lensand would like to keep your code “vanilla”, you may not like the API.
Megaparsec vs Earley
Earley is a newer library that allows to safely (it your code compiles, then it probably works) parse context-free grammars (CFG). Megaparsec is a lower-level library compared to Earley, but there are still enough reasons to choose it over Earley:
Megaparsec is faster.
Your grammar may be not context-free or you may want introduce some sort of state to the parsing process. Almost all non-trivial parsers require something of this sort. Even if your grammar is context-free, state may allow to add some additional niceties. Earley does not support that.
Megaparsec's error messages are more flexible allowing to include arbitrary data in them, return multiple error messages, mark regions that affect any error that happens in those regions, etc.
The approach Earley uses differs from the conventional monadic parsing. If you work not alone, people you work with, especially beginners, will be much more productive with libraries taking more traditional path to parsing like Megaparsec.
IOW, Megaparsec is less safe but also more powerful.
The following packages are designed to be used with Megaparsec (open a PR if you want to add something to the list):
hspec-megaparsec—utilities for testing Megaparsec parsers with with Hspec.
cassava-megaparsec—Megaparsec parser of CSV files that plays nicely with Cassava.
tagsoup-megaparsec—a library for easily using TagSoup as a token type in Megaparsec.
Prominent projects that use Megaparsec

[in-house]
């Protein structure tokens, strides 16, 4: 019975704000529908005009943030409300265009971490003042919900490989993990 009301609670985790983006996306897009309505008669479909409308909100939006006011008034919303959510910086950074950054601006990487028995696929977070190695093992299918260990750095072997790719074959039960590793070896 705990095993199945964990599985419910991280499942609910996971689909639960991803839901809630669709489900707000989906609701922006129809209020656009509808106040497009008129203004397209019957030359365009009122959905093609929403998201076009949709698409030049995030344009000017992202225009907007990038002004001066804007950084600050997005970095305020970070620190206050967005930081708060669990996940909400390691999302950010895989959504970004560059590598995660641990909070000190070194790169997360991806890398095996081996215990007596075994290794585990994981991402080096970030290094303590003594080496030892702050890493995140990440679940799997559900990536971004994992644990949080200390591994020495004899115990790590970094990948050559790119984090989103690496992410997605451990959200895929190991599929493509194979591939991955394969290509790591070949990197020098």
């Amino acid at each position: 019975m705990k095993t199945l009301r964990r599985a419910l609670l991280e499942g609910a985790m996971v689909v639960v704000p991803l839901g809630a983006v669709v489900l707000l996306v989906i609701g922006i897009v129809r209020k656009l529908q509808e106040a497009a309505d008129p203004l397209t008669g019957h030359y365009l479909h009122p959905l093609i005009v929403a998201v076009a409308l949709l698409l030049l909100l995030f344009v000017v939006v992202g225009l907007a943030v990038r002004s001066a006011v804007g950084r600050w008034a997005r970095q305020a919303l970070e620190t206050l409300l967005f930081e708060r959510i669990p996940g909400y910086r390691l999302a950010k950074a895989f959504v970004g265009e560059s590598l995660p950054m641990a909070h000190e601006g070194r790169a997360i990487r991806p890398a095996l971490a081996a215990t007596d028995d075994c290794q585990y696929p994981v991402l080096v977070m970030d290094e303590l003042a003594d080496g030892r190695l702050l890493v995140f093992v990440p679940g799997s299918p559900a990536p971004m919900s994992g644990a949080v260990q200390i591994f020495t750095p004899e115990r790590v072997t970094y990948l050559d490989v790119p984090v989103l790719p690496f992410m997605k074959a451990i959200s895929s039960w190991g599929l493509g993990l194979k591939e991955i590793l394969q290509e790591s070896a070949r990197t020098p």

The following are some prominent projects that use Megaparsec:
- Idris—a general-purpose functional programming language with dependent types
- Hledger—an accounting tool
- MMark—strict markdown processor for writers
- Stache—Mustache templates for Haskell
- Language Puppet—library for manipulating Puppet manifests
Links to announcements and blog posts
Here are some blog posts mainly announcing new features of the project and describing what sort of things are now possible:
- Evolution of error messages
- A major upgrade to Megaparsec: more speed, more power
- Latest additions to Megaparsec
- Announcing Megaparsec 5
- Megaparsec 4 and 5
- The original Megaparsec 4.0.0 announcement
The project was started and is currently maintained by Mark Karpov. You can
find the complete list of contributors in the
AUTHORS.md file in the
official repository of the project. Thanks to all the people who propose
features and ideas, although they are not in
AUTHORS.md, without them
Megaparsec would not be that good.
Issues (bugs, feature requests or otherwise feedback) may be reported in the GitHub issue tracker for this project.
Pull requests are also welcome (and yes, they will get attention and will be merged quickly if they are good).
Copyright © 2015–2018 Megaparsec contributors
Copyright © 2007 Paolo Martini
Copyright © 1999–2000 Daan Leijen
Distributed under FreeBSD license.